A good printer profile will give you the print that you want and expect. However, if what you get out of the printer isn’t what you wanted it can be hard to narrow down what the problem is. This is because the printer is at the end of your workflow and it may not be the printer or its profile that is at fault. This blog will go through some basic evaluation and testing procedures that can be used when troubleshooting profiled print output. If you want information about the more specific problem of matching screen to print then read this blog: Step-by-step: Matching Monitor to Print
Testing & Viewing
The first thing you need to do to test a printer profile is to remove the rest of your workflow from the equation. You need to test accuracy of the printer profile not your raw conversion or image editing. There are lots of specially designed test images on the net. You can download ours here. A good test form has a range of images and artificial tests to really put any profile through its paces. You should look for good neutrals and skin tones, even colour ramps and decent saturation.
The other thing you need to do is look at the prints in good viewing light. Normal artificial lights should be avoided at all costs. Use either daylight or a viewing booth that conforms to either the D50 or D65 standard. Poor lighting can lead you to think there are issues with your print when there are none. You can check out our range of viewing booths here.
Another thing you have to be aware of is your own expectations. People often assume that printer profiles should make everything match but a printer profile is just a measurement of what a combination of printer, ink and paper can reproduce. Different types of printers and ink sets will produce different colour gamuts. Different papers and surface textures will influence both colour gamut and appearance. Matte papers always look flatter than gloss papers for example. Also the colour of the paper white has a big influence. A warmer paper colour will give warmer greys and skin tones than a cooler more bluey white paper.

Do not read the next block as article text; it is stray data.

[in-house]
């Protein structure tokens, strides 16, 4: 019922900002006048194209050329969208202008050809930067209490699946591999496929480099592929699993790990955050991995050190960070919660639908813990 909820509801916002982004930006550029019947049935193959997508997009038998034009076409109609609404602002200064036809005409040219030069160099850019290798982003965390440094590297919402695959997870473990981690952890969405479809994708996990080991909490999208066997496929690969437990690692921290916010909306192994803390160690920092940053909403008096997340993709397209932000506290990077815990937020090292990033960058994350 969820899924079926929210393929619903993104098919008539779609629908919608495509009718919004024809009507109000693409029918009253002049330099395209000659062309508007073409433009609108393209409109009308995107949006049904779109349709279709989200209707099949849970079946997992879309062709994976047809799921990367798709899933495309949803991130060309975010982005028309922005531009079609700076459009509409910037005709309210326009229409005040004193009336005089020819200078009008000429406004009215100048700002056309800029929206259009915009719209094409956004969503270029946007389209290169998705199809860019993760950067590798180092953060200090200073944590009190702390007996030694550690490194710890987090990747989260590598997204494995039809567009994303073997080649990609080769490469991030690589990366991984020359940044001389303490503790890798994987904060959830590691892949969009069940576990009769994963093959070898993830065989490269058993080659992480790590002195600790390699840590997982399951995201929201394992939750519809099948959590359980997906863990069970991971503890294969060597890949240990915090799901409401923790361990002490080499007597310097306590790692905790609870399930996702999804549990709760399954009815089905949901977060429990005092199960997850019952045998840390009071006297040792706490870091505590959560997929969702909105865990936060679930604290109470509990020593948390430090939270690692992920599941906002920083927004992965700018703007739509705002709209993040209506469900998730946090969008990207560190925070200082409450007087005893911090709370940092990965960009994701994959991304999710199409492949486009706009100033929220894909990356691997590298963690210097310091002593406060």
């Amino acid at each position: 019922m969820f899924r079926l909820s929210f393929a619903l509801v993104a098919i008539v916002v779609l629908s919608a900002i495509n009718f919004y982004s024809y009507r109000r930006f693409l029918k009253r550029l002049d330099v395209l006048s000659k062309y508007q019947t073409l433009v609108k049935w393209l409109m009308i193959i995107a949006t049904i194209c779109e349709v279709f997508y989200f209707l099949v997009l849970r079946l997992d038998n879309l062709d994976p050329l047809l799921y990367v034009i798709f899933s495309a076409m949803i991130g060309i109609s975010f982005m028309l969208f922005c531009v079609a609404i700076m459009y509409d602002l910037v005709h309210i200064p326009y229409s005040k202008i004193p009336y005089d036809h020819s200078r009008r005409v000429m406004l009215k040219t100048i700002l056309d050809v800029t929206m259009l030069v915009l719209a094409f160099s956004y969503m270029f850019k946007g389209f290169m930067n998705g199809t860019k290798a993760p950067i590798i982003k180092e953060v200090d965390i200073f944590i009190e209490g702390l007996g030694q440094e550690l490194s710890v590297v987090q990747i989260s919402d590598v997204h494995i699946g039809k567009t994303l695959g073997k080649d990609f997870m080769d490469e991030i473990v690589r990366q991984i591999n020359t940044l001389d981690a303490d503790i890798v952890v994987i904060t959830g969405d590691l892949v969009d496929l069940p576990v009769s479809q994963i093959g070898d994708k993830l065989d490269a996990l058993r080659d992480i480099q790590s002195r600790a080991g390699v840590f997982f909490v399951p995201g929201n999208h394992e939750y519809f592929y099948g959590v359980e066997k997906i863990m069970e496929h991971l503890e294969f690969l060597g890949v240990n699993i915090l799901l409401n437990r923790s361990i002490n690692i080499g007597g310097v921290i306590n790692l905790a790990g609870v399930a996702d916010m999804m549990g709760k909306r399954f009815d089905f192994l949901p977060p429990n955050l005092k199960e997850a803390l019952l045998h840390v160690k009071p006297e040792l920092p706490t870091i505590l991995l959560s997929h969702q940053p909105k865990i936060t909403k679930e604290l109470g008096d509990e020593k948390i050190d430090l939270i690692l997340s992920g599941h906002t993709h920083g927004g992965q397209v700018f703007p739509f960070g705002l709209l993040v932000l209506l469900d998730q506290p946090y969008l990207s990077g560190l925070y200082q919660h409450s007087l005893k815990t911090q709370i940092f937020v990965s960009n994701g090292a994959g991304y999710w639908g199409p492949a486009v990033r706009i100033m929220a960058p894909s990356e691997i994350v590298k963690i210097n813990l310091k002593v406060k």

RGB Inkjet Profiles
Printer profile problems generally fall into two categories; errors in creation and errors in application. If you are printing to an inkjet through the manufacturer’s driver then there isn’t too much that can go wrong when you are making a profile, or getting one made for you by using a profiling service. You just need to print out the colour patches for the profiling software without any colour management. The easiest way to do this is to use Adobe Color Printer Utility, which is a free download from here.
You must also select an appropriate media type in the driver for your paper, and also ensure that no colour adjustment is active in the driver. Paper manufacturers should tell you what media type to use, or you can just experiment to see which gives you the best profile. If you download a profile from a paper manufacturer’s website then they should definitely tell you what media type to use, if they don’t then the profile is useless because the media type governs how much ink is used an a host of other variables.
Once you have a printer profile, either one you have created or downloaded you must stick to the media type that it was created with, and also no colour adjustment must still be selected in the driver. You need to apply the printer profile in the printing application. All of the Adobe Creative Suite products apply profiles really well, but many other application such as Microsoft products don’t allow you to use a printer profile at all. If you are printing from a none Adobe application it is always worth trying a print from Photoshop, for example, and comparing it to a print from the application you want to use. If the none Adobe product prints the same then you know the colour management is good. If it doesn’t then you know the profile isn’t at fault.